"Mark," Dustin shouted through the wood, which was strange because usually Wardo was the one who woke Mark up, coming into his room to shake his shoulder and kiss him because robots didn't care about morning breath. "Mark," Dustin shouted, hammering again. "Mark, get your ass out here."

Mark sat up, reached for his clothes and then realized he was already wearing them. "What's happened?" he called, snatching a hoodie from the chair as he crossed to the door and pulled it open. "Are we crashing?"

Dustin shook his head, already leading Mark downstairs. "It's Wardo. Wardo and Sean."

Halfway down the stairs Mark could already hear them. "Yes," Wardo shouted. "Yes, if I had my way you would be in a box on the street. Hell, if I had my way you wouldn't even have a box."

"I got you Thiel's number, I have contacts in case equity, I renamed the site, I'm inviting people over who will bring food. What exactly have you done for this company lately aside from fuck the fucking founder?"

"I started this fucking company. This is my company and you are a house guest living rent free and buying shit that you can't afford because what you're failing to tell Mark is that you're just as in debt as the rest of us."

"You say 'us' but when was the last time you paid for anything? I don't see 'Eduardo' on any of the server payments, you're not paying the rent, you don't even have a credit card."

Mark reached the bottom of the stairs. Sean was standing in the kitchen holding a half eaten slice of pizza, and Wardo was in the middle of the living room holding an empty glass like he was considering throwing it. "You think we should get further in debt? You think that's the answer?"

"And we all know that you think we should have ads. 'More ads, Mark. Get rid of the robot options, Mark.' You really have no idea what young people these days want, do you? Are you totally ignorant? Did you not have a childhood?"

"I'm so sorry that I don't want to advertise my website as the tool that allowed five teenagers to beat a robot into scrap last week."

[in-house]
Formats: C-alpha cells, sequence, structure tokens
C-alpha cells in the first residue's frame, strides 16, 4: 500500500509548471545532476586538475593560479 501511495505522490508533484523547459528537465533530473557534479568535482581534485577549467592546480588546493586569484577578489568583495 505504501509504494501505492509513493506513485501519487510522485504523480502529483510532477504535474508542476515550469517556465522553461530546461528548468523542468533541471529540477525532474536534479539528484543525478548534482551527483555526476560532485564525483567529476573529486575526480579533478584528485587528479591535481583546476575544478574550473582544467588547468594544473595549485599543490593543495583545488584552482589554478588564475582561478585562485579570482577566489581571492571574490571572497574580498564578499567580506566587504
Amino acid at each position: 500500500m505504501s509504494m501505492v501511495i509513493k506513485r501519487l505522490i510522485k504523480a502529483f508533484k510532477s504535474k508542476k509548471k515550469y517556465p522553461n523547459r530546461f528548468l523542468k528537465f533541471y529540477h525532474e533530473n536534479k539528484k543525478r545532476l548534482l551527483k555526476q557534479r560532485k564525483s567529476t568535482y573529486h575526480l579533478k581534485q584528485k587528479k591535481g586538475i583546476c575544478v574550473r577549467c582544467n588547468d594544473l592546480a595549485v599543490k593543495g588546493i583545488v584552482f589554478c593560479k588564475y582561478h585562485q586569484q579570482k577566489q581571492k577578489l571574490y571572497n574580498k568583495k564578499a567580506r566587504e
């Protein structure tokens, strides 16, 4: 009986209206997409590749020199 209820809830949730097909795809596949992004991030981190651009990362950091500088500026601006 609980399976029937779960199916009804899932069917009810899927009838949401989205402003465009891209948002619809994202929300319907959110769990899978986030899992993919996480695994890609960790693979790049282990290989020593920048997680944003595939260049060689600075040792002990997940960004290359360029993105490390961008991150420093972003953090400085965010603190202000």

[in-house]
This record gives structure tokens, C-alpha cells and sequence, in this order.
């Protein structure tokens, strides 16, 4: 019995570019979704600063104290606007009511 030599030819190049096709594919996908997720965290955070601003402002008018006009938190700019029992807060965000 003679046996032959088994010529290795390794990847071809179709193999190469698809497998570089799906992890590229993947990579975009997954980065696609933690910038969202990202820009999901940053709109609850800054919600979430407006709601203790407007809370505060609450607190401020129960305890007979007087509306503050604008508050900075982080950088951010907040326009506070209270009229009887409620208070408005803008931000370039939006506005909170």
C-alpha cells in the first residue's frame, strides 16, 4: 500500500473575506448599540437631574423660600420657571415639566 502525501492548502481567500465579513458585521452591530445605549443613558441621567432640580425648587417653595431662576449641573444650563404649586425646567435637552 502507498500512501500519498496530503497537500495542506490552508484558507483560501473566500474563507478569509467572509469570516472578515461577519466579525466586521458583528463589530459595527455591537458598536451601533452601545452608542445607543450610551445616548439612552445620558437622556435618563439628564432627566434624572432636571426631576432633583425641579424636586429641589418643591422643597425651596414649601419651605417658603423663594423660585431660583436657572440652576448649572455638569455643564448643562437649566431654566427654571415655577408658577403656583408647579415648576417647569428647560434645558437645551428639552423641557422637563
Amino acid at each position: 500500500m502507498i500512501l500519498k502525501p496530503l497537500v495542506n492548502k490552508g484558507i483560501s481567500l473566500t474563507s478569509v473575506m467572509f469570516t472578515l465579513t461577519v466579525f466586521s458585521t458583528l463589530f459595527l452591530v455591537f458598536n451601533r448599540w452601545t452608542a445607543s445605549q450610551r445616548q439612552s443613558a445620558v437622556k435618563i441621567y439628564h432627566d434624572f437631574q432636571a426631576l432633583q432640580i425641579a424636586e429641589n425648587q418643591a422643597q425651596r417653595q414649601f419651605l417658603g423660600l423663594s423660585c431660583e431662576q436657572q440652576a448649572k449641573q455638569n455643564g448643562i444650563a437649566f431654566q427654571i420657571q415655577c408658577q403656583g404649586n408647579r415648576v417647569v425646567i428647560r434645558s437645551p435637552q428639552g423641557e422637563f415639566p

"Newsflash, robots are not people. Like microwaves, like toasters. Are you going to cry if I take a mallet to this toaster? No, because it's just a fucking machine." Sean snatched up the toaster, pulling it so hard the plug came out the wall and threw it to the floor. "I don't understand you. I have brought ideas and food and my time to this without asking for anything in return and I don't get why you hate me so much."

Wardo threw the glass. It hit the kitchen tiles over Sean's head, spreading tiny shards of glass everywhere. "Yeah? Well I don't understand why you hate me, so I guess we're even."

Dustin pushed Mark forward so he stumbled in between the two of them. "Wardo," he said, turning away from Sean. Wardo's hands were clenched into fists so tight it almost looked like he was pushing holes into his palms. "Wardo, come on. Come upstairs and calm down." Mark reached for his shoulder, but Wardo shook him off.

"Hate you?" Sean said. "I was never anything but nice to you but you've had this irrational vendetta against me since the moment we met."

Mark turned. "Sean, Sean just leave it. Guys—" he cast a desperate look at Dustin, but Dustin just shrugged helplessly. "Has anyone checked the site recently, don't you think we should get back to—"

"And your hatred of robots, that's rational I suppose? And you always know who is and isn't a robot because you can tell because they're not even slightly human."

"So, what, you had a fucking nanny-bot growing up and she's the reason you turned out so three piece suit and perfect student and now you think you have to protect her kind. That's what they want. They want to trick people into supporting them so they can take over. Do you know what a robot can do if you take out the inhibitors on its strength?"